Communications

Human Rights in Yemen and Libya

By Madaline Keros, UN Representative Geneva


Palais des Nations, March 22, 2017

The forces of the Arab Spring in 2011 unleashed surprising responses and events—some positive and some negative—in an area of the world that many experts and politicians considered to be “resistant to change”. The Women’s International League for Peace and Freedom (WILPF) organized a side event on March 22nd that gave an inside look at the work and persistence of women peace activists on the front line of conflict. With the title “Human Rights in Yemen and Libya,” the four female panelists presented their research findings—based on interviews and first-hand assessments—focusing on two areas: first, how the violence negatively impacts and impacts women, and second, how women have been excluded from the peacemaking process.

The first panelist, Ms. R. Jahrum from Yemen began by describing the two dynamics that have lead to increased radicalization and terrorist activities in her country: tensions between northern and southern Yemen and the sectarian divisions present in both areas. She explained that communities in both regions are experiencing increased radicalization which feeds terrorist activities and leads to conflict between armed militias financed by Saudi Arabia. Women are also trained to fight in militias; gender-based violence has increased. Moreover, 30% of militants are children; mothers fear the recruitment of their children. At the highest political levels, she reported significant resistance to allowing women to participate concretely in negotiation proceedings. Women both as IDPs (Internally-Displaced Persons) and as actors in the security sector and in civil society organizations are however, involved in community peace and security efforts in two ways. First, women have been smuggling supplies, people and other resources to aid areas most affected by the fighting. Second, as IDPs, women have focused on disarmament and countering radicalization by developing and implementing a tool that identifies key “warning signs” of radicalization in a community.

The second panelist, L. Salim, also from Yemen, echoed many of the points presented by Ms. Jahrum. Her research approach entailed speaking with 43 women with the goal of understanding women in security roles and as civil society actors. She explained that cooperation with civil society organizations had existed in several communities until government forces lost control in those areas, at which point, these organizations ceased to operate. She called for gender-based responses in the security sector. Furthermore, she explained that a major obstacle to women’s involvement in the political peace process is the external, male-based pressure to prove their credentials and legitimacy as stakeholders and participants at the negotiating table.

Speaking about the situation in Libya, the third panelist, Ms. I. Miloud’s research focused on three cities in the west and south and targeted two main areas: women as peace activists and women at the grassroots level. Her findings revealed that women felt that the first priority was disarmament. All of them sought an immediate end to weapons dealing and armament financing (mostly from Saudi Arabia). At the ground level, women often have to live in conditions that minimalize the impact of their voices and engagement: many communities suffer from lack of adequate food, water, security and access to reliable political information. The majority of negotiators in Libya are men who, at high political levels, also appear to generate obstacles to women’s full participation in brokering political peace from procrastinating on the issue to belittling women’s negotiating power as effective actors in the peace process.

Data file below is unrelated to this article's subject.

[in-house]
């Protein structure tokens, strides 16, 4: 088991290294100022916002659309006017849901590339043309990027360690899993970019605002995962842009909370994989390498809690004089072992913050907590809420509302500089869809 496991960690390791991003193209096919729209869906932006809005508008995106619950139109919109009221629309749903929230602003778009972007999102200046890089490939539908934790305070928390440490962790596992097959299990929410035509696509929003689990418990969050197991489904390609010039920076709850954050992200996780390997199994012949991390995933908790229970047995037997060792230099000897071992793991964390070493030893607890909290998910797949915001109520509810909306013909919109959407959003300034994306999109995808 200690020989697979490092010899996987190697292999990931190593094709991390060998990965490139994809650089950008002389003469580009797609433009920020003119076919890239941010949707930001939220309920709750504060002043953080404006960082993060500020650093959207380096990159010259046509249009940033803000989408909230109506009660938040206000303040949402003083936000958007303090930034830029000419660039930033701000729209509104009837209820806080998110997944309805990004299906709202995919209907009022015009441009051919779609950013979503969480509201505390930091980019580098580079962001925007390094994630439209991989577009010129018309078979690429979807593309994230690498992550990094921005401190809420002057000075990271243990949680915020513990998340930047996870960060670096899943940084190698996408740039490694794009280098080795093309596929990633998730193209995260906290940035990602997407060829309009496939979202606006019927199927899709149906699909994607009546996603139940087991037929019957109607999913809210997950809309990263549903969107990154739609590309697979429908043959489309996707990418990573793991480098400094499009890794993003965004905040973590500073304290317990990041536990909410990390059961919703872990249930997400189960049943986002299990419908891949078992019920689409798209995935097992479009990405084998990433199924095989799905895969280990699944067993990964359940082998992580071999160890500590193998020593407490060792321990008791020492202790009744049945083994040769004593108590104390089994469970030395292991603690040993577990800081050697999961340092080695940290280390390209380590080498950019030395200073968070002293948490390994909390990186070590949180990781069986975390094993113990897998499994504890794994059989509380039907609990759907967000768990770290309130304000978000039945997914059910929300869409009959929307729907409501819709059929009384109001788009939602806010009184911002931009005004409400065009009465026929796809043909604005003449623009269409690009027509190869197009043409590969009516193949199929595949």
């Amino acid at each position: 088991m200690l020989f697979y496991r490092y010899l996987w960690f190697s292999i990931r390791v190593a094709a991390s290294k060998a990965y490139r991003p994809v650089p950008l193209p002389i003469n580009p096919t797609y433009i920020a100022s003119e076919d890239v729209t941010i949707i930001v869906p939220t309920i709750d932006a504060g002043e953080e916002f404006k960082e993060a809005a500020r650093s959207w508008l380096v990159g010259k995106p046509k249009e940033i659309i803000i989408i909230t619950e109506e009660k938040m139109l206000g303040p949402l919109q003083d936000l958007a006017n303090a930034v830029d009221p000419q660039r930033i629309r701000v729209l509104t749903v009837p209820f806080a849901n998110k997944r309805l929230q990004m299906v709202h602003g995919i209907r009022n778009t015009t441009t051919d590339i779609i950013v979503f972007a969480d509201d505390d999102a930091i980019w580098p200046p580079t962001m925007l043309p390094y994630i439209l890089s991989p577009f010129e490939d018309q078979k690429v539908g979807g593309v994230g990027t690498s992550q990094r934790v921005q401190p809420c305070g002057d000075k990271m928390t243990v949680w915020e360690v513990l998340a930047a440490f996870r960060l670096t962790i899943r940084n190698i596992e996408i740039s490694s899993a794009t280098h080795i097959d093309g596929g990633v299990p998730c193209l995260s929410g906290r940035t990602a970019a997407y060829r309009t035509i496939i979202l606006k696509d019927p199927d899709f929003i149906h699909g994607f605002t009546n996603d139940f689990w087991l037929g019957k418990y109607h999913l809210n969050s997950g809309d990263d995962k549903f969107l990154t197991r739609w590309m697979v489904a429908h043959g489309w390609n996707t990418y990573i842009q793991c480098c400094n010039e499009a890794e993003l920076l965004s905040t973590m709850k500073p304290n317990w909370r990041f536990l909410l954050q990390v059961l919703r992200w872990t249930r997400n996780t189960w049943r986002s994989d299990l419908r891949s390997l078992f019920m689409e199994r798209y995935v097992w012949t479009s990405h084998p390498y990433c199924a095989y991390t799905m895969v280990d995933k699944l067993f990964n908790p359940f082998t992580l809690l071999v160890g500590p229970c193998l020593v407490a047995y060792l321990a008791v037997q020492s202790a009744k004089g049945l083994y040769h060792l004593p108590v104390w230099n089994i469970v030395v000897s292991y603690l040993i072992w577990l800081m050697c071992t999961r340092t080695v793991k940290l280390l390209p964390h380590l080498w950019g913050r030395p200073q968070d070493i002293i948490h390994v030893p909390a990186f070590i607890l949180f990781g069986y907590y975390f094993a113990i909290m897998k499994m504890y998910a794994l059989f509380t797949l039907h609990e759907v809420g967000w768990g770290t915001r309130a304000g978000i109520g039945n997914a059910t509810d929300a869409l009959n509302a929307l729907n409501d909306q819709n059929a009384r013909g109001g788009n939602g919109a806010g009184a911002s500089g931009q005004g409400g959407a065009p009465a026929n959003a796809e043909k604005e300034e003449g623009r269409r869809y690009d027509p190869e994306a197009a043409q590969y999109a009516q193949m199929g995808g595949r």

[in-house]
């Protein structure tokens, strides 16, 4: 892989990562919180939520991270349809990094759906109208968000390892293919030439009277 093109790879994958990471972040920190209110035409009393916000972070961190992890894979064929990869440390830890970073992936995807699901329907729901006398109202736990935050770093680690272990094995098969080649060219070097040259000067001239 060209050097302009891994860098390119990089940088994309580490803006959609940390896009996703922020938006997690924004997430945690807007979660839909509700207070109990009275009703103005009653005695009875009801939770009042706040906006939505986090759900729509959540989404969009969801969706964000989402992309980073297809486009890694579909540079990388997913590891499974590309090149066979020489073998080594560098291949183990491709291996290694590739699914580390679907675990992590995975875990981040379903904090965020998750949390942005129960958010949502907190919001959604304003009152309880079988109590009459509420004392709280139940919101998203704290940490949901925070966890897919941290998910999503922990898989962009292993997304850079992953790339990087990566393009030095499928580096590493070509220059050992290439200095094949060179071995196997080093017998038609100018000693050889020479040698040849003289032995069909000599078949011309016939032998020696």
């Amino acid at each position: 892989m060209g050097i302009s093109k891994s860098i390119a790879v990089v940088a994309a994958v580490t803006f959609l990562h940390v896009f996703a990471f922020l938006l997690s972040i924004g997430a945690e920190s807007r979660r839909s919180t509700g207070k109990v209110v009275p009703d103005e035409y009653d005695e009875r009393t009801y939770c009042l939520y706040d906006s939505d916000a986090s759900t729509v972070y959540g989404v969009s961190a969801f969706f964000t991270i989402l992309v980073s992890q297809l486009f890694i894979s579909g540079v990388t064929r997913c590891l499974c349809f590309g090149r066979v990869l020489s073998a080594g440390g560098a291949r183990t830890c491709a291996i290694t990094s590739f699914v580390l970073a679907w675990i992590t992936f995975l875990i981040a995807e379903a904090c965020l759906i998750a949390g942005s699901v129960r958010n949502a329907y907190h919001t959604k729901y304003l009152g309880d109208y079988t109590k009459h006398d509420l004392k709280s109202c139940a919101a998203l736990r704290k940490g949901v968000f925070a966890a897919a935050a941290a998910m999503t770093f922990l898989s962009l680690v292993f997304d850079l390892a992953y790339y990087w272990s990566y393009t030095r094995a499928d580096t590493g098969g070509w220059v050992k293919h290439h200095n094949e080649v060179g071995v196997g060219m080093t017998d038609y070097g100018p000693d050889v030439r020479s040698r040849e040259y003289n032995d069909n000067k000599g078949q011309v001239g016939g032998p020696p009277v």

Representing WILPF, Ms. V. Farr expressed grave concern at the inaction of state and international actors and organizations in supporting women’s involvement and defending their right to participate at the political level in the peace processes of both countries. She also expressed frustration at the current responses to quell the conflict which entail primarily increasing military measures and armament in areas that are already heavily militarized. Women were not only direct victims in the violence but, as the primary caregivers and leaders in the community fabric, are also the ones who will have to deal with the aftermath. At the end of her presentation, Ms. Farr made the following recommendations: to protect civilians and migrants from further violence by ending foreign state financed militarization and arms dealing (often coming under the guise of “ending terror”), to reinforce arms control, to support women’s participation in mediation and peacebuilding and to “focus on supporting highly localized, community-based approaches to understanding and combatting extremism and the violence [which gives rise to it]. A crucial and currently missing element […] is the meaningful inclusion of women in both diplomatic and local level efforts to identify and implement economic, institutional, social and political interventions that can support stabilization and future growth.”

 

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